Love Is The Golden Rule
Produced by Jason Clark, *Jay DeMarcus
Format: CD & Digital
Release Date: September 15, 2017
Rating: 4.5 stars (out of 5)
SONG TITLES: My Love (Jason Clark/Jerome Olds) – Little Is Much (Michael Farren/Tony Wood) – The Living Years* (BA. Robertson, Mike Rutherford) – None Of Us Are Free (Barry Mann/Brenda Cordon Russell/Cynthia Weil) – Finally Coming Home (Jason Clark/Kenna West) – One Drop Of Love (Kenneth Hirsch/Charlene Seeger) – Cry Holy (Benjamin Gaither/Marshall Hall) – Hello Happiness (Lee Black/Sue C. Smith) – Love Is The Golden Rule (Chip Davis/Reba Rambo-McGuire/Dony McGuire) – Let Me Hold You (Brenda Gordon Russell/Jermaine Mauldin/Ernest Wilson)
With a career that has lasted pretty much his entire life and winning awards across multiple genres, Michael English is easily one of the most influential singers of our generation. He can shift from traditional southern gospel to soulful blues to rock to pop. You simply can’t put English in a box, stylistically. As a result, listeners are often treated to several surprises when listening to a Michael English album. Love Is The Golden Rule, his second Daywind Records release (and his first of original material) continues this trend.
Right off the bat, the creativity is on display with a stirring vocal intro done by David Phelps and Amber Thompson, leading into the opening track. I’m not a fan particularly of slow songs opening an album, but this one builds in a way that it creates anticipation in the listener. Also, having two powerhouse vocalists backing up English helps.
The album progresses through a variety of styles. “Little Is Much” is a new ballad that includes the traditional hymn as a bridge to good effect, which would make a good SG radio song, while “Cry Holy” is firmly planted in the more soulful black gospel sound found on some of his Worship album. “None Of Us Are Free” is a bluesy number that might rub some Christians the wrong way, as it suggests that, so long as at least one person is bound, then no one can be free, as it is our obligation to reach all (at least, that’s kind of how I interpreted it).
“One Drop Of Love” is a call-back to his 1991 solo debut with a bouncy pop track and backing hornline, showing that producer Jason Clark knows what he’s doing in terms of how to approach an artist. The same could be suggested for “Love Is The Golden Rule,” which is, again, a more bluesy number co-written by Dony and Reba McGuire. It’s actually fairly close in arrangement to Mark Lowry’s take on his What’s Not To Love album that coincidentally released just a few weeks prior, although English’s delivery is a bit looser, especially towards the end.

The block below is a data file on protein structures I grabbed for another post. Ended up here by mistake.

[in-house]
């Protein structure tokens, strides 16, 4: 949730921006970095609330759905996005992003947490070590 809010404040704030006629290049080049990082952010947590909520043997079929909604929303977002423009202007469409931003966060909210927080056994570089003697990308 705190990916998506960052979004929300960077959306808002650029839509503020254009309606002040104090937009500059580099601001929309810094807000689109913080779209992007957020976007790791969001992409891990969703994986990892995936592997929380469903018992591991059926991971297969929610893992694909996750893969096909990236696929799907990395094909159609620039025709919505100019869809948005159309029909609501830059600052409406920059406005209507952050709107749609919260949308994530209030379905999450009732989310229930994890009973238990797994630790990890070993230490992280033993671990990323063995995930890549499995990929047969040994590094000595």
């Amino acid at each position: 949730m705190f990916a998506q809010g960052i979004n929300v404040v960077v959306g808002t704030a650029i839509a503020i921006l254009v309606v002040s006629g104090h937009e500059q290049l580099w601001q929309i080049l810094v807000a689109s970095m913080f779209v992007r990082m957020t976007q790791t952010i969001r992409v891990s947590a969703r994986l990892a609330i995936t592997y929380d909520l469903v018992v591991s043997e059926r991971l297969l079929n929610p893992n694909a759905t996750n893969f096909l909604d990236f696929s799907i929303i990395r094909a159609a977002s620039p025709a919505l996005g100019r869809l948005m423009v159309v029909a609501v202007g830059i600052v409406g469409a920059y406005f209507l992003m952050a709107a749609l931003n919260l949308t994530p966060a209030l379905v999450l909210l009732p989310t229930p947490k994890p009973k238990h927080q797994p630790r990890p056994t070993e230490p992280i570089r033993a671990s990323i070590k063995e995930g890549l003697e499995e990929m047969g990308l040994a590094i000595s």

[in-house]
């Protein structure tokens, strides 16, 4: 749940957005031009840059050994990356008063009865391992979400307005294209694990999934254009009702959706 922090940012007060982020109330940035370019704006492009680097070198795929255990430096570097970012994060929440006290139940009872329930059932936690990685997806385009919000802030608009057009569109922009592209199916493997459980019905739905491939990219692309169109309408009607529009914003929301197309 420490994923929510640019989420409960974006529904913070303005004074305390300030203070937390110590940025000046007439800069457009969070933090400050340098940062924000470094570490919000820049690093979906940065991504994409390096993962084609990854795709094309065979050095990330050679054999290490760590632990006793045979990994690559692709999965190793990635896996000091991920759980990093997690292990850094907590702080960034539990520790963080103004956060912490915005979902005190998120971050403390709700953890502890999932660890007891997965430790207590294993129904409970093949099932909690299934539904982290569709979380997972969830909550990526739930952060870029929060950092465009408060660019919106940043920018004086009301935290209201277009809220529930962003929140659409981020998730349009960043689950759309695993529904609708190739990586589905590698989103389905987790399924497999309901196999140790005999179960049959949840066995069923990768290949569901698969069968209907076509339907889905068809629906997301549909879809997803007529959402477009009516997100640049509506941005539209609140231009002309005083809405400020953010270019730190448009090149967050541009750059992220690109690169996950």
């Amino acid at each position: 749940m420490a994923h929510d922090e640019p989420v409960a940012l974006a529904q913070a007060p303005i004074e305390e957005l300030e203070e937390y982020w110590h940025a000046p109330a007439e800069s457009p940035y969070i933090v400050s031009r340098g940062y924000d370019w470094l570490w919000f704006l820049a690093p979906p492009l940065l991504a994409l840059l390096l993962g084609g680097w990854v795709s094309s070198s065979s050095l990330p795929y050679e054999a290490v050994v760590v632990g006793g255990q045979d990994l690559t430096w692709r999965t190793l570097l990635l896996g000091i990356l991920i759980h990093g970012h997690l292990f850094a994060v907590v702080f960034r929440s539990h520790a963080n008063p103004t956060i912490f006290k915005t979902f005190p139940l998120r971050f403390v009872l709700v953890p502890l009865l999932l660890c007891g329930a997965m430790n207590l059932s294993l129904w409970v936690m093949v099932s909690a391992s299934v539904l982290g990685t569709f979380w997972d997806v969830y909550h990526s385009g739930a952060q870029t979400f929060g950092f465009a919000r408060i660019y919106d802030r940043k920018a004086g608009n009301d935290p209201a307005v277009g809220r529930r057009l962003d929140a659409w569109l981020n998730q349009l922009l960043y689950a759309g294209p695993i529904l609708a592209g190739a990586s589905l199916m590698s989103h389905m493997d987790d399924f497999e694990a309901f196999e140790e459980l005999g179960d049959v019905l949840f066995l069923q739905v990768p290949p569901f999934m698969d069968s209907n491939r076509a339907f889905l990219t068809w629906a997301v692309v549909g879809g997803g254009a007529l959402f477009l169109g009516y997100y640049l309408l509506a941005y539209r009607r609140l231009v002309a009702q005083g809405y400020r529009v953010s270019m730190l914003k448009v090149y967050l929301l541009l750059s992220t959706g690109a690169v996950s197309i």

“The Living Years” is a cover of a Mike & the Mechanics song, and recorded by English at least once before, possibly for his Some People Change album (a recording of which can be found on YouTube). It appears that the original take has been used, with the arrangement updated somewhat by long-time friend Jay DeMarcus (which is mentioned in the liner notes). Although a bit long (clocking in at over 6 minutes), it’s one of my favorite songs on the project, dealing with regret over strained relationships between father and son. It’s obvious that Michael felt the lyrics of this song.
I have to admit that I owe Michael English, Daywind, and particularly Jason Clark an apology. When I first heard the announcement about this album, my initial reaction was rather indifferent. I was worried that we might wind up with a similar project to English’s Worship album, which was not on par with his previous work. I also wasn’t particularly thrilled with the last two Nelons projects, which Jason had produced. I am happy to say that I was wrong, because Clark, English, and Daywind have easily exceeded my expectations and delivered an outstanding album. Here’s hoping the relationship can continue for years to come!